• Increase the cash-out amount. The bills would increase the non-consent cash-out limit, now $5,000. Two of the bills would raise the limit to $7,000; the other bill would increase it only to $6,000.
  • Legislate automatic disaster relief. The CARES Act made emergency changes to in-service distribution rules and loans. These bills include automatic changes in the disaster distribution and loan rules similar to the changes made under the CARES Act so that no Congressional action would be needed for future disasters.
  • Native American tribal QDROs. Plans would have to treat domestic relations orders issued by Native American Tribal Courts in a manner similar to those issued by other courts.
  • Allow retroactive amendments until tax filing date. This provision would allow retroactive amendments increasing benefits (except matching contributions) to be made up to the plan’s tax-filing date. Currently, the requirement is that these retroactive amendments must be made by the end of the plan year.
  • Permit exchange-traded funds (ETFs) in variable annuities. The bills would instruct the Treasury Department to update its ETFs regulation to allow variable ETFs to be included in variable annuities. The effective date would be seven years after enactment.
  • Encourage auto-portability. The DOL provided an individual prohibited transaction exemption to a clearinghouse that essentially allows a participant to rollover a distribution to the clearinghouse and the clearinghouse to roll the rolled-over distribution to a participant’s new plan automatically. One bill would create a broad statutory exemption. Any final legislation will have to include an ERISA amendment also.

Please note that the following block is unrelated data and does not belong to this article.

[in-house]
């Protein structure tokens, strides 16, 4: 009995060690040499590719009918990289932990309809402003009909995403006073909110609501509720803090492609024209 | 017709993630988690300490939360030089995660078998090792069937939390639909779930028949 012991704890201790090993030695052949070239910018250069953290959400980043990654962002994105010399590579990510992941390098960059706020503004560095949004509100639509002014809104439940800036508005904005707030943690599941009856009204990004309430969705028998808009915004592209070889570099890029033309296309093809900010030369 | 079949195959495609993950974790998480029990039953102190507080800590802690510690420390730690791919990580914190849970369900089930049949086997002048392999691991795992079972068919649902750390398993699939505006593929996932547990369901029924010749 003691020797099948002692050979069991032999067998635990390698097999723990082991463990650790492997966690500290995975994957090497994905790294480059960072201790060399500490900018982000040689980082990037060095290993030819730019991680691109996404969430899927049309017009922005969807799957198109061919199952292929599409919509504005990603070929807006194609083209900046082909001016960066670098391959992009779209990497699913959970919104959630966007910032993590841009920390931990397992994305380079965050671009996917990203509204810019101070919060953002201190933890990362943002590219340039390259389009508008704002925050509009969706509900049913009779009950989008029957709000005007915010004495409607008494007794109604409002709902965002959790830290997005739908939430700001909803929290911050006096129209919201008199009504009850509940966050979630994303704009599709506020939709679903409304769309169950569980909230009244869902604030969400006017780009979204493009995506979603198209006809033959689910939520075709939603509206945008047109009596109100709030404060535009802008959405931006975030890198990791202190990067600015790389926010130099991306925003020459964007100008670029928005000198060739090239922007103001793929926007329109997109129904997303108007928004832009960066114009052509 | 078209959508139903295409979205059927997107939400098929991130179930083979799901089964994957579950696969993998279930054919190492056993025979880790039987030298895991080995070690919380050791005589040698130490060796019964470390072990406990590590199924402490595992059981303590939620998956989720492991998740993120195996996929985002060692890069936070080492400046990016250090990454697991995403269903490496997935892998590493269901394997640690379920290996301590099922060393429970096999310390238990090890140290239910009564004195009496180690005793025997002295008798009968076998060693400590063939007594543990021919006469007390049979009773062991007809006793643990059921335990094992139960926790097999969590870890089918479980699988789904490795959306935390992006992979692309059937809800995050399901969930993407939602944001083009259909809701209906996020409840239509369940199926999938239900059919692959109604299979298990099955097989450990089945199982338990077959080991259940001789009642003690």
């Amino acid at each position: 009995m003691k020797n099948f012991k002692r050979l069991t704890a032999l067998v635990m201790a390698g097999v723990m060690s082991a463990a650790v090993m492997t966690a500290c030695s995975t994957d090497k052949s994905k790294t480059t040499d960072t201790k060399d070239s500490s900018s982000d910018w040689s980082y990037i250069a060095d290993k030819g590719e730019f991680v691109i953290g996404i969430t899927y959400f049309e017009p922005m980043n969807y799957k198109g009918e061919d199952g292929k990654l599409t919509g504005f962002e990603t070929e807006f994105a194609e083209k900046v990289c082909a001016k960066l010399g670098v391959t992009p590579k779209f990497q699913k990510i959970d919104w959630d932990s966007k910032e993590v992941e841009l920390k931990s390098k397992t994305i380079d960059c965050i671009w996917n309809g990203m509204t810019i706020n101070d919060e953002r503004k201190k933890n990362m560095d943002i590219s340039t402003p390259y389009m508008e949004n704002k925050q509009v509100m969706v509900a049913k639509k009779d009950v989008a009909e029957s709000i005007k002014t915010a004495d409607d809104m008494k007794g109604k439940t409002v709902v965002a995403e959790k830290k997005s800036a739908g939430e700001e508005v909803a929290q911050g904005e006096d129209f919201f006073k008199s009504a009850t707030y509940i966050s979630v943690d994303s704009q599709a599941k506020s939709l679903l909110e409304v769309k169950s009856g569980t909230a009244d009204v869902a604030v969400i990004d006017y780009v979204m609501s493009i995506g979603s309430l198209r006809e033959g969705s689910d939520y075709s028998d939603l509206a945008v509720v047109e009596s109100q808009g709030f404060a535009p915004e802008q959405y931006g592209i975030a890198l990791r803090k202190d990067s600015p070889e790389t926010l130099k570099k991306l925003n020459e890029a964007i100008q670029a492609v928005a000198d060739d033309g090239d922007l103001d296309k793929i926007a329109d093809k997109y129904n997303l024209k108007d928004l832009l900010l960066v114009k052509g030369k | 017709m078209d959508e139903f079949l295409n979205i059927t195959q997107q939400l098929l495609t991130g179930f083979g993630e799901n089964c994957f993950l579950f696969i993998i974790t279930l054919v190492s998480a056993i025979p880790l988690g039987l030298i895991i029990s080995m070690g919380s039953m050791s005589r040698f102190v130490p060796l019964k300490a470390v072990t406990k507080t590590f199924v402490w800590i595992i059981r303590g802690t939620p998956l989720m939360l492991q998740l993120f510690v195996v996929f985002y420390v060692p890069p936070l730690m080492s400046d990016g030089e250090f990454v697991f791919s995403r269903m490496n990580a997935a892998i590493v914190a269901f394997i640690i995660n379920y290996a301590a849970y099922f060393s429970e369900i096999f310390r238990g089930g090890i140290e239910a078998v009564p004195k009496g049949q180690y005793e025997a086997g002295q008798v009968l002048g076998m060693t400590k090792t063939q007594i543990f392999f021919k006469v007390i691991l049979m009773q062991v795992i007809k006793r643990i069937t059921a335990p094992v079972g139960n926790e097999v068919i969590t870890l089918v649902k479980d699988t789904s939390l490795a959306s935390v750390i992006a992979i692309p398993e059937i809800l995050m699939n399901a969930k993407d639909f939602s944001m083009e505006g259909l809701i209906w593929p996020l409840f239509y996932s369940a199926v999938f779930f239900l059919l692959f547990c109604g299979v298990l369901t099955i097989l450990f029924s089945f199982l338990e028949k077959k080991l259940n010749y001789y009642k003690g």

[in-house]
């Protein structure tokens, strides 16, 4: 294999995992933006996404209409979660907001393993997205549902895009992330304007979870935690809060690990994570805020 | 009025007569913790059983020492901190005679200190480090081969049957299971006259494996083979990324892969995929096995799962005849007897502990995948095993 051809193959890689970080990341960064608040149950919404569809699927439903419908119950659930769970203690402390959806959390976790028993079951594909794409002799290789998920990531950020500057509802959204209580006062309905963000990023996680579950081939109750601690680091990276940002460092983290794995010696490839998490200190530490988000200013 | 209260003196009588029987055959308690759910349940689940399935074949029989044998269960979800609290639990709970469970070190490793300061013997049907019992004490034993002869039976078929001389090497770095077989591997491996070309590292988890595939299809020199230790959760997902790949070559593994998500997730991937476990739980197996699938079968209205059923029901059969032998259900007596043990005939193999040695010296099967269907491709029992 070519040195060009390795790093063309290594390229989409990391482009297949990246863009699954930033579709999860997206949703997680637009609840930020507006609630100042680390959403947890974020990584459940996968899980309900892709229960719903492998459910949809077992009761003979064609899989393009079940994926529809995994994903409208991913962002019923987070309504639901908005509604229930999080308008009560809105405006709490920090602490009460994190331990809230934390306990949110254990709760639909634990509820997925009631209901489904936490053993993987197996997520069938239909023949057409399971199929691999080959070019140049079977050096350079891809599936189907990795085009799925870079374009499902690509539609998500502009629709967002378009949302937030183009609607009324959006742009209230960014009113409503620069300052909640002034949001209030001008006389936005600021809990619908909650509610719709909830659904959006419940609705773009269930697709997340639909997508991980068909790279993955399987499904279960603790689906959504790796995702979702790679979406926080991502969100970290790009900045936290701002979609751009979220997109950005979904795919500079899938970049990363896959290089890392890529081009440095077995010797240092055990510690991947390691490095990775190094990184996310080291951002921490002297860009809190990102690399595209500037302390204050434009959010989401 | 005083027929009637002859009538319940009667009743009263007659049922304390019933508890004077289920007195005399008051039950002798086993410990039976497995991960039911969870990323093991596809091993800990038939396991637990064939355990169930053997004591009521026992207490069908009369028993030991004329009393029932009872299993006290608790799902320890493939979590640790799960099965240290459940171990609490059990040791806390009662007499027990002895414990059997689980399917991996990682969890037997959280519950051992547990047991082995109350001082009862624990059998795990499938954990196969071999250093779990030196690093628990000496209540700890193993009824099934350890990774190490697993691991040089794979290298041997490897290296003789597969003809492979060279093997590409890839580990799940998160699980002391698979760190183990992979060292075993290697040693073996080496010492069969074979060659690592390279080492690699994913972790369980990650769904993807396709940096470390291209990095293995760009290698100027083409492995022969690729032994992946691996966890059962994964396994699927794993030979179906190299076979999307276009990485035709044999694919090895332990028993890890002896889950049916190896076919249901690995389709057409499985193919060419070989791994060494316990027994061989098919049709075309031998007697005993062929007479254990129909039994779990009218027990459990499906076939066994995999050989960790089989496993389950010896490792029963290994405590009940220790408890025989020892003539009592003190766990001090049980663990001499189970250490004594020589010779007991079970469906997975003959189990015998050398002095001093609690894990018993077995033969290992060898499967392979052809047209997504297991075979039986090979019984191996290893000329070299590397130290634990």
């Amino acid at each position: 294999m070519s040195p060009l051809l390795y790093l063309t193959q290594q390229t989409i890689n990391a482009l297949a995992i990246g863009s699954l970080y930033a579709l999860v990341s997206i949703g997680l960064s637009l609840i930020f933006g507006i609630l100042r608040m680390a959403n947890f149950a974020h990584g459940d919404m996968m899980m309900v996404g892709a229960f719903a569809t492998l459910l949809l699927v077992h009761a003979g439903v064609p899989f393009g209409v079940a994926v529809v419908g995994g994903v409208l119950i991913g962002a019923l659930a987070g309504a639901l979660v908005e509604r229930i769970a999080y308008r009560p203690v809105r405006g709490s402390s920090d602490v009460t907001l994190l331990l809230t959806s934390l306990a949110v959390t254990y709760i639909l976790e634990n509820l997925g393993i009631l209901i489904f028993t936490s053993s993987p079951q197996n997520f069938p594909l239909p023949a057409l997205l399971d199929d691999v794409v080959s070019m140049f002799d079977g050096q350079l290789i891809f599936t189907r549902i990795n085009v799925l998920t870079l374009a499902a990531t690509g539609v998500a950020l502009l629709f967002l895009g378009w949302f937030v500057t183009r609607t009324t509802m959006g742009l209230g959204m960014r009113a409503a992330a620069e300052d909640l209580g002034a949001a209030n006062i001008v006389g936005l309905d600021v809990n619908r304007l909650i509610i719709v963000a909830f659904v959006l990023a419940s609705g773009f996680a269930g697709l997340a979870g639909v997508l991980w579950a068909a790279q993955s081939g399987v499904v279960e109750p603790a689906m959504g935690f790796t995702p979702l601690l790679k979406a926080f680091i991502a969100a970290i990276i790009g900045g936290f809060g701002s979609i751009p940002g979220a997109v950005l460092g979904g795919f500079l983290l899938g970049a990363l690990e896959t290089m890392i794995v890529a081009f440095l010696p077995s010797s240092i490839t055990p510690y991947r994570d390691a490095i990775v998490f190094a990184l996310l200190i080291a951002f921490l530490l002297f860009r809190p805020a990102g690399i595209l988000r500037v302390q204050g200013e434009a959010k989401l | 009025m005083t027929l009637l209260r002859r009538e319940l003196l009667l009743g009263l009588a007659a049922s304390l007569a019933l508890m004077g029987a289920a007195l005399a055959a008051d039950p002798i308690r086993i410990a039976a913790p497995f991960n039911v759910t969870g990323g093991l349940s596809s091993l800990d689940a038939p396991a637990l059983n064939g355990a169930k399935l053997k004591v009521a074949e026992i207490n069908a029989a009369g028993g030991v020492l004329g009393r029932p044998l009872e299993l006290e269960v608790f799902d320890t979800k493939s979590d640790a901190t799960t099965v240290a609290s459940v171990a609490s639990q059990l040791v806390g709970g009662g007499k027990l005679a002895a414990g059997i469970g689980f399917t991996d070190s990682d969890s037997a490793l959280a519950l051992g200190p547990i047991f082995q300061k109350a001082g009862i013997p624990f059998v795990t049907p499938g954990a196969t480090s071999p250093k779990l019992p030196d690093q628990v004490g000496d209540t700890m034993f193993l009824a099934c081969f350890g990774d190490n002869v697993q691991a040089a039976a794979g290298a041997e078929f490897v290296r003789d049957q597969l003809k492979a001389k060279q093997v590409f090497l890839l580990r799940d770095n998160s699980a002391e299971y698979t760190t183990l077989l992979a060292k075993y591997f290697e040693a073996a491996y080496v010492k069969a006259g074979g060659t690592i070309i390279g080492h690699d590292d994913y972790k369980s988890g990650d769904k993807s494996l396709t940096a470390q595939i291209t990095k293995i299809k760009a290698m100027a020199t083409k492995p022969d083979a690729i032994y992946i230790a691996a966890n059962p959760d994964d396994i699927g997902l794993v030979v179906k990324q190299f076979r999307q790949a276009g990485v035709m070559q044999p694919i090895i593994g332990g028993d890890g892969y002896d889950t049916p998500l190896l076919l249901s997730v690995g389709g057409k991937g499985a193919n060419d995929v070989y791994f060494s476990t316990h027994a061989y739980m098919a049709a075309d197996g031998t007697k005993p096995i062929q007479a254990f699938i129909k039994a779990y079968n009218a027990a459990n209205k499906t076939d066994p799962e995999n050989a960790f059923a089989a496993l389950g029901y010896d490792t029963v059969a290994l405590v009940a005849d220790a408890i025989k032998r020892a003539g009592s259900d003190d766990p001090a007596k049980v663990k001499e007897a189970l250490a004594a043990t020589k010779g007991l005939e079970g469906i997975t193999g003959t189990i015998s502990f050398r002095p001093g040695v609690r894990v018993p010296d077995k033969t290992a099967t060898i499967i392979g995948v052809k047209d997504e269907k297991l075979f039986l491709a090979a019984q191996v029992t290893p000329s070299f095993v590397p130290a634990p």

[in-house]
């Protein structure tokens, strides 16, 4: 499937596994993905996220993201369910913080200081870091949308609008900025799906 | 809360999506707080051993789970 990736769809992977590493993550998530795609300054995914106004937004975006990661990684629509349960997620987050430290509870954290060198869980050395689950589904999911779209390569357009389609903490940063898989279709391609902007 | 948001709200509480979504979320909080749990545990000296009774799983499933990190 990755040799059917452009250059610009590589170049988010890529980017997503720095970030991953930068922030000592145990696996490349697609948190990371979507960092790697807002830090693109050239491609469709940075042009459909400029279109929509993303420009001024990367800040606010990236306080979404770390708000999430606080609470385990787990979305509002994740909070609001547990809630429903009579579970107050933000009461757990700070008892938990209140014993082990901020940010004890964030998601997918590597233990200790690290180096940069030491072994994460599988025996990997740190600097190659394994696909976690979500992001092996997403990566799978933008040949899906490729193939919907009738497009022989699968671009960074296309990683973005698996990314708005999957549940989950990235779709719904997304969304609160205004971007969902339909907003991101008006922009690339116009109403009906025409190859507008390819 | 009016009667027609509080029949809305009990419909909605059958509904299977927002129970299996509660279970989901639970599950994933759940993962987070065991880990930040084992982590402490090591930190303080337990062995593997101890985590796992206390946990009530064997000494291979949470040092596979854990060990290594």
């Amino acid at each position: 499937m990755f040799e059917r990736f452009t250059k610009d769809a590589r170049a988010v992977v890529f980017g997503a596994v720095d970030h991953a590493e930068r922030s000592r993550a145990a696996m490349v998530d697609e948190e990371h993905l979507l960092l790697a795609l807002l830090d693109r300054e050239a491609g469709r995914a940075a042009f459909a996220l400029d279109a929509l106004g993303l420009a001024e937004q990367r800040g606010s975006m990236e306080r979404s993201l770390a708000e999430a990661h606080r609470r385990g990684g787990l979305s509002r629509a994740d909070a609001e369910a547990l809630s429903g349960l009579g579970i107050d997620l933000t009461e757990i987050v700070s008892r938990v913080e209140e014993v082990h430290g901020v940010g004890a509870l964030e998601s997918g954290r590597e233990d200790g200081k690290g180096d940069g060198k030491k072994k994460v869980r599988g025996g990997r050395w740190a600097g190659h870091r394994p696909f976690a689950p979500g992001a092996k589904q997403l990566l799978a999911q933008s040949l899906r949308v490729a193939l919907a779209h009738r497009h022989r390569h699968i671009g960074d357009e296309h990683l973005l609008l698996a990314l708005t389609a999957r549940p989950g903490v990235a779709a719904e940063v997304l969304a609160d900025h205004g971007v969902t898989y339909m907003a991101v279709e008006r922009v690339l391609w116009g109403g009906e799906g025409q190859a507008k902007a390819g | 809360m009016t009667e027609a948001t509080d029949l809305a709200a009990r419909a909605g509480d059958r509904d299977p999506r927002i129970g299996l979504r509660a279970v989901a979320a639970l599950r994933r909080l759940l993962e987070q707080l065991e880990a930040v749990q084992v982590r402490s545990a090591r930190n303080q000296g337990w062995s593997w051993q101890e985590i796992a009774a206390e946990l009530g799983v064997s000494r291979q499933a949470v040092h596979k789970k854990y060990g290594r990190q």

• Permit mixed-performance benchmarks for investments. The DOL has rules limiting permissible benchmarks for disclosure of mixed-asset investments, such as target date funds. The provision would require the DOL to allow mixed benchmarks.

Have questions about these SECURE 2.0 provisions?

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What happens next?

Members of Congress are expected to negotiate a bicameral, bipartisan version for passage in the House and Senate. That version could include provisions that are in none of the bills currently and revisions to the existing proposed changes. Enactment is not likely until after the November election.

Because retirement bills rarely are brought up for a vote by themselves, if SECURE 2.0 moves forward, it is likely it will be added to an end-of-year “must-pass” bill. This could be the appropriations bill, a tax bill or some other “must-pass” bill.


About SECURE 2.0

The three SECURE 2.0 bills are:

  • The Securing a Strong Retirement Act of 2022 (H.R.2954), which the House of Representatives passed by a 414-5 vote in March 2022
  • The Retirement Improvement and Savings Enhancement to Supplement Healthy Investments for the Nest Egg (RISE & SHINE) Act of 2022 (S.4353), which the Senate Health, Education, Labor and Pension (HELP) Committee reported out unanimously on June 14, 2022
  • The Enhancing American Retirement Now (EARN) Act, which the Senate Finance Committee reported out unanimously on June 22, 2022

There are numerous provisions in these three bills, some identical, some with minor modifications and some with no parallel.

These provisions continue the work done by the Setting Every Community Up for Retirement Enhancement (SECURE) Act of 2019, which is why SECURE 2.0 is shorthand that many retirement industry professionals use to describe the provisions. (We discussed the SECURE Act in our March 4, 2020 insight.)

Additional SECURE 2.0 provisions

We discuss more SECURE 2.0 provisions in other July 25, 2022 insights: “SECURE 2.0 Retirement Reform: Focus on DC Plan Provisions” and “SECURE 2.0 Provisions that Would Affect DB Plans.” The second insight covers some provisions that would apply to both DB and DC plans.

See more insights

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This page is for informational purposes only and does not constitute legal, tax or investment advice. You are encouraged to discuss the issues raised here with your legal, tax and other advisors before determining how the issues apply to your specific situations.